Michael J. Gelb's Blog

November 27, 2017


Let Mona Lisa Help You Manage Change
By Michael J. Gelb
Utilizing Creativity to Manage Change

I led my first 5-day management retreat for the International Field Service Leadership Team of Digital Equipment Corporation (DEC) in 1979. The theme was “Utilizing creativity to deal with accelerating change.” DEC’s Field Service Team was ahead of the curve relative to the rest of the company. But their corporate leadership failed to anticipate the rise of the personal computer, and eventually Compaq acquired DEC.


Years later I gave a keynote speech at the global management conference for Compaq and reconnected with many of the participants from our original seminar. Then, a few years after that, I worked with Hewlett-Packard when it acquired Compaq. None of us knew, in that first seminar, just how fast change would accelerate.


The One Key Trait for Successful Entrepreneurs

As the rate of change accelerated through the 1980s and 90s, corporations began to seek managers with a high “tolerance for ambiguity.” More recently, Forbes described tolerance for ambiguity as “The One Key Trait for Successful Entrepreneurs.”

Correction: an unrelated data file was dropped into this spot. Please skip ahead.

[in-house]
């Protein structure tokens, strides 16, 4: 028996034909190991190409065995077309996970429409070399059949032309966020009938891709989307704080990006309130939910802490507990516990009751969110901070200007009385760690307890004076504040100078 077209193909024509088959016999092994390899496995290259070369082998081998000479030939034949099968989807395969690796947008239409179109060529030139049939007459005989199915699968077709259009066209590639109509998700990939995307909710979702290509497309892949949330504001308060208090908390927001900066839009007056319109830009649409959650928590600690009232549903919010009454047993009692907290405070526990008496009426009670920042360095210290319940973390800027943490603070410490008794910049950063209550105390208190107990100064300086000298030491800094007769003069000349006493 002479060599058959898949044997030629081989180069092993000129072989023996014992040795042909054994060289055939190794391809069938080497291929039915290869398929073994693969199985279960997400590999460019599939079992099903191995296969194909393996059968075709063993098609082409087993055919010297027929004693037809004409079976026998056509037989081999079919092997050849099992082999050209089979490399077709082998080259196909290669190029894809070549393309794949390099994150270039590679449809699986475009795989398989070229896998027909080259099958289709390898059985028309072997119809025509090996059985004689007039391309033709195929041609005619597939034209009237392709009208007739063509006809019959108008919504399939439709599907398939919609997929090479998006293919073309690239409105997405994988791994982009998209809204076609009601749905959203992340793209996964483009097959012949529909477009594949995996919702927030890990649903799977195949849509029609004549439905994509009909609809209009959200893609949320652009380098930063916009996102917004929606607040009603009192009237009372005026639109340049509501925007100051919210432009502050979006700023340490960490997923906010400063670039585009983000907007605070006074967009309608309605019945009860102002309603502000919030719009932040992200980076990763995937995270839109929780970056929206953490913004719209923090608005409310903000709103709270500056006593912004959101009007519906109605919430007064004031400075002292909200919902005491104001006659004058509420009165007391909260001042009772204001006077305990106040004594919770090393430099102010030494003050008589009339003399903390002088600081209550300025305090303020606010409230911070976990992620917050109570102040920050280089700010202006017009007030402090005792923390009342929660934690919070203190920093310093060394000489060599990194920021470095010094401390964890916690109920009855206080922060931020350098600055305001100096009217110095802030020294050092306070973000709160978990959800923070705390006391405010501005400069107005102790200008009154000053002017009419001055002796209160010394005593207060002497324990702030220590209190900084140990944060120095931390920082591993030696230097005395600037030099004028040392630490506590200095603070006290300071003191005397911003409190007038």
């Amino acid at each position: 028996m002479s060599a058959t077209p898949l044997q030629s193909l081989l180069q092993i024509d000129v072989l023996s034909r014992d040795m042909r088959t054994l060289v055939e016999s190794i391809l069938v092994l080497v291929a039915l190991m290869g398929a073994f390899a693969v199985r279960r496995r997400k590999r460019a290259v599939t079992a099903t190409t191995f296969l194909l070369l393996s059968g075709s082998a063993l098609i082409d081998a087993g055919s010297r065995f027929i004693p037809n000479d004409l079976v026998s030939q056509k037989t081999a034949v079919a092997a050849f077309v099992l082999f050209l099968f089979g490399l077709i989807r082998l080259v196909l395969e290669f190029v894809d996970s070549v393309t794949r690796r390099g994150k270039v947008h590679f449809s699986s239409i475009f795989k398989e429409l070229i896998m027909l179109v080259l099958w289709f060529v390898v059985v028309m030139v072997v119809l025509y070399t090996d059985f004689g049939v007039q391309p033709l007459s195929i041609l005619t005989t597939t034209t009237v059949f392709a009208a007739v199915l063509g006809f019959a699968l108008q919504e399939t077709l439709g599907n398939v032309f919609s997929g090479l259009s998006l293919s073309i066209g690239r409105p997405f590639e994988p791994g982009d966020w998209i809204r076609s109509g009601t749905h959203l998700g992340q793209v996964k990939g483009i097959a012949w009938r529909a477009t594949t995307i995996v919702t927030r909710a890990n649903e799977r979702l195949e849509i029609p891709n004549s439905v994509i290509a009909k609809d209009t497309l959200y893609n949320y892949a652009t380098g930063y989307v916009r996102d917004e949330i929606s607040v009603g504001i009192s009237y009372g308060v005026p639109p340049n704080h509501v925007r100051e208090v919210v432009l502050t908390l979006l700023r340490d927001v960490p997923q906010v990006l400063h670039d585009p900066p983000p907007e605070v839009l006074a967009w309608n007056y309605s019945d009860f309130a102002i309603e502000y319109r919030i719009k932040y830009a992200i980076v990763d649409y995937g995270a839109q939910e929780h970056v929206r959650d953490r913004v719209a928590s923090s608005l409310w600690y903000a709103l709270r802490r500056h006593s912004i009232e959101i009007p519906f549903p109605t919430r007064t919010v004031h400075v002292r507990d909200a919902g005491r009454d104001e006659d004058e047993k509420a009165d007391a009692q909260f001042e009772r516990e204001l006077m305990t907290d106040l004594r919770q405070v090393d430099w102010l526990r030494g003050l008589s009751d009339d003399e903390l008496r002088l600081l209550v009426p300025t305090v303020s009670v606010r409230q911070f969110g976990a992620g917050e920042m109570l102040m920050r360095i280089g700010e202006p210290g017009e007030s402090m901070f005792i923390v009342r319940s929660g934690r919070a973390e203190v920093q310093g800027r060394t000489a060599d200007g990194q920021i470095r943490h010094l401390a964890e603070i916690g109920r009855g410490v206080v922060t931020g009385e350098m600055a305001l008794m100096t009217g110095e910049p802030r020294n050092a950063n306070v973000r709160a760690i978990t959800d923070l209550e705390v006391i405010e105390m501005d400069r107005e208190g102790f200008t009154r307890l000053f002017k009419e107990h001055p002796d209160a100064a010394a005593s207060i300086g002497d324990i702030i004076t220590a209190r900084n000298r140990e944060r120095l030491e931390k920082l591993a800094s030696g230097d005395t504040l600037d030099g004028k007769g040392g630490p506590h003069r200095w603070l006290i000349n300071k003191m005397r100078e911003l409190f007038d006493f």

Psychologists define three causes for the anxiety associated with ambiguity: novelty, complexity, and perceived insolubility. In other words, if its new, complicated, and you don’t have any idea how to solve it, you experience anxiety. Creativity, in art or business, requires finding something new, simplifying the complex, and discovering solutions that are unexpected.


Embrace Ambiguity

So, let’s replace the notion of tolerating ambiguity with the idea of embracing it.


The ability to embrace ambiguity and change is the most distinguishing characteristic of the creative mind. This isn’t just for artists, it’s now an essential competency for everyone.


Leonardo da Vinci understood this five hundred years ago. His Mona Lisa is the most famous work of art in history, renowned for her mysterious smile.



Mona Lisa helps you manage change

Mona Lisa helps you manage change


Why is Mona Lisa smiling?

The best way to discover this is to assume Mona’s posture and imitate her famous smile. Try this for ten seconds now.